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Q&A: Sleigh Bells singer Alexis Krauss

July 05, 2012|By Matt Pais | RedEye Sound Board

In 2010, Sleigh Bells rode a gargantuan wave of hype to a day-ending set at the Pitchfork Music Fest. And delivered a performance that singer Alexis Krauss calls “mediocre.”

“What I heard is that people were really frustrated because it was pretty quiet,” says Krauss, who performs with Sleigh Bells on a bigger stage Saturday night, July 14 at Pitchfork 2012.  “I think we were plagued by the usual complications that can plague a new band ... Unfortunately, you have to make those mistakes in front of 5,000 people to learn that you really can’t make those mistakes again. I’m really looking forward to being back there this time around and kind of redeeming ourselves and obviously playing a more cohesive, longer, better set.

I see it as kind of a gift that we’re getting a second chance.”

Of course, plenty of buzz bands (insert obligatory Clap Your Hands Say Yeah reference) fall into the here-today, gone-tomorrow trap. Sleigh Bells, however, which blends jagged guitars, electronic/hip-hop beats and Krauss’ sugar-sweet vocals into knife-stuffed sonic cotton candy, maintained its relevance by not only delivering a terrific debut (2010’s “Treats”) but following it up with a record nearly as exciting, this year’s “Reign of Terror.”

By phone from New York, Krauss, 26, talked about performing as if it were a “competitive sport,” discovering new music and how new bands can thrive at Pitchfork.

You say that you and guitarist/producer Derek Miller are now more confident on stage. How do you think that’s evident from the audience’s perspective?
When we go on stage now, we’re going onstage with a lot more intentions than we ever have. When I go on stage I almost see it as me playing a competitive sport. I don’t want that to sound obnoxious, but I go out thinking, “It’s my job to win over this audience. It’s my job to give them the best possible show, that they’ve paid to come see.” I feel this really intense, self-imposed pressure that I have the power to make it be the best show it can be. Whereas before I thought of my role as being much more passive, kind of like, “Well, we’ll see how this goes, and hopefully it’ll go well.” Whereas now I feel much more in control and Derek feels the same. We go out there with much more confidence. Obviously we’re fortunate to have more fans. We have more people coming out to see our shows now because they enjoy our music and not so much because they’ve heard about this buzz band and they want to go see what’s up with them. We had a lot of that in the beginning, which was great, because that’s how people decide whether or not they like you, but I think now people come to see us because they really want to and they’re really looking forward to it … we’re really fortunate to have people that are devoted to us and interested in us.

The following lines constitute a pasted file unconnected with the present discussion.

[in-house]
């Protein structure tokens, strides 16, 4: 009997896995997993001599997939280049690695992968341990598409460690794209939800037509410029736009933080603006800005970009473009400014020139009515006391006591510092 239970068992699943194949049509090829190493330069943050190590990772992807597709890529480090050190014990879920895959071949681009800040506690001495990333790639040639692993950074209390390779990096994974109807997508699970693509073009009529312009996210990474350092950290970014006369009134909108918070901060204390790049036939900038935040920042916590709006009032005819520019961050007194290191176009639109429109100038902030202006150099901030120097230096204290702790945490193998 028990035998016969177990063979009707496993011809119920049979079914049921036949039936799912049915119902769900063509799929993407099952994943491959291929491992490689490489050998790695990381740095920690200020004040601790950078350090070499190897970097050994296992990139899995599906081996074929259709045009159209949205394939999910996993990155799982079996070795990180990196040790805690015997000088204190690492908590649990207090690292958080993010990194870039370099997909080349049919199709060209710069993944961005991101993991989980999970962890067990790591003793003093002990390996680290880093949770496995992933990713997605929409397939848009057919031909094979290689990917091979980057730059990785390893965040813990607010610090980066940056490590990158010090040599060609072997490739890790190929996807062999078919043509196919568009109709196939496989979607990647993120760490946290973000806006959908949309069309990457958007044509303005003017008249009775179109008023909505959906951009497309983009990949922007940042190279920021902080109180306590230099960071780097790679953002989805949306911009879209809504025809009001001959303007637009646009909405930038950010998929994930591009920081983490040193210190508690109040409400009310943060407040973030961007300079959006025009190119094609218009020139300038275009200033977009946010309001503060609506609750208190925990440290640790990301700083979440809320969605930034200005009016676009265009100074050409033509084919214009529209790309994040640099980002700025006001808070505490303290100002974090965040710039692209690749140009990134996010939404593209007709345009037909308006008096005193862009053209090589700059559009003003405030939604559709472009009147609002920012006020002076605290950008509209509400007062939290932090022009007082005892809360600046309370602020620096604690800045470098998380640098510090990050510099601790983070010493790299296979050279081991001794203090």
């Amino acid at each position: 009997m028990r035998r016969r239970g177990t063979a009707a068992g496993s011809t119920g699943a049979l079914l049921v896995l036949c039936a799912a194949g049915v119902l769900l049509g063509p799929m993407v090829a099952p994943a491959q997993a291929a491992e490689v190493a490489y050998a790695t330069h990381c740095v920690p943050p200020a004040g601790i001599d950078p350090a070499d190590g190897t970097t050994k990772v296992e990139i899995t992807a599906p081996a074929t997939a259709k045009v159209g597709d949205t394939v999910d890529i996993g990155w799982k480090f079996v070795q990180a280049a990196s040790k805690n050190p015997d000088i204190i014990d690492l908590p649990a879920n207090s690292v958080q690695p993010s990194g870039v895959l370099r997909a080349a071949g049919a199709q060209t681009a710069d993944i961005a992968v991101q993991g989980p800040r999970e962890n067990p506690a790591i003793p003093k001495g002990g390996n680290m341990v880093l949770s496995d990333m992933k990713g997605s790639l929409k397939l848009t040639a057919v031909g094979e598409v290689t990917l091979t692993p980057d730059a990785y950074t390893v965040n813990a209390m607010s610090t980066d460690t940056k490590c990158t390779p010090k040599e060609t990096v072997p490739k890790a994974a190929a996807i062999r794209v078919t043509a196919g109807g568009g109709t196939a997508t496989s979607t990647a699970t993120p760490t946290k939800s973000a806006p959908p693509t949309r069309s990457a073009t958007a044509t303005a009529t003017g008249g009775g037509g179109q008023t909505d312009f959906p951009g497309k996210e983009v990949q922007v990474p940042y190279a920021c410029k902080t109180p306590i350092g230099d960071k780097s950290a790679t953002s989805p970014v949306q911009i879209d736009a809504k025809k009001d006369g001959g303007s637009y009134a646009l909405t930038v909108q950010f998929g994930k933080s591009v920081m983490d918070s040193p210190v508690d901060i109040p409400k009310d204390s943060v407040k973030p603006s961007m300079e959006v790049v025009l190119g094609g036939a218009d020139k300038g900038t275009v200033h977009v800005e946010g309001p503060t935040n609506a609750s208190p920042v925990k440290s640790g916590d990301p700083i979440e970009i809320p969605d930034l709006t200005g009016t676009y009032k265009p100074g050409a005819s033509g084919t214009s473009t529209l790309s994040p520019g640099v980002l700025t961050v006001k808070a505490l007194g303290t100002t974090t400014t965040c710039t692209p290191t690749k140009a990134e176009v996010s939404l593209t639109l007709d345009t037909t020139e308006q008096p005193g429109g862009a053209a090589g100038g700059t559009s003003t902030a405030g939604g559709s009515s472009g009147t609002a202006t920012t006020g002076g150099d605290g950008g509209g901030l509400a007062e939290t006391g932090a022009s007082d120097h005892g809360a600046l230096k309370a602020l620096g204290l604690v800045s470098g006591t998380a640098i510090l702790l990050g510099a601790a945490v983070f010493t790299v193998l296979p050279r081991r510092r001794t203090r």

Speaking of which, how do you look back on those early days of buzz—it seems silly to call two or three years ago the “early days”—as far as something you’ve learned and something you look back on now and laugh?
[Laughs] I feel like we weathered the storm pretty well. We chose not to really engage our negative press. We always chose to rise above it and say, “keep our focus on the music and keep our focus on whatever creative output we were putting out there.” Obviously I think when you’re a young band and things go well for you you’re forced to make your mistakes in public. You don’t really have a chance to become really great performers while performing in front of 10 people. You’re suddenly opening up for LCD Soundsystem for example and you may not be deserving of opening for LCD Soundsystem at all. [Laughs] But suddenly you’re there and you’re doing it and you have to go through the embarrassment of feeling unprepared. So we had moments like that where I think we had some growing pains, but overall Derek and I, we both had a lot of prior experience in the music industry, and we didn’t say yes to every opportunity that came our way just because somebody told us it was a good opportunity. We were very discriminating. I think we saved ourselves a lot of the … frustrations that I know a lot of people go through. I guess my overall point is that I don’t really have many regrets. I think we’ve developed relatively gracefully considering the circumstances and we’ve always stayed focused on just improving and getting better.

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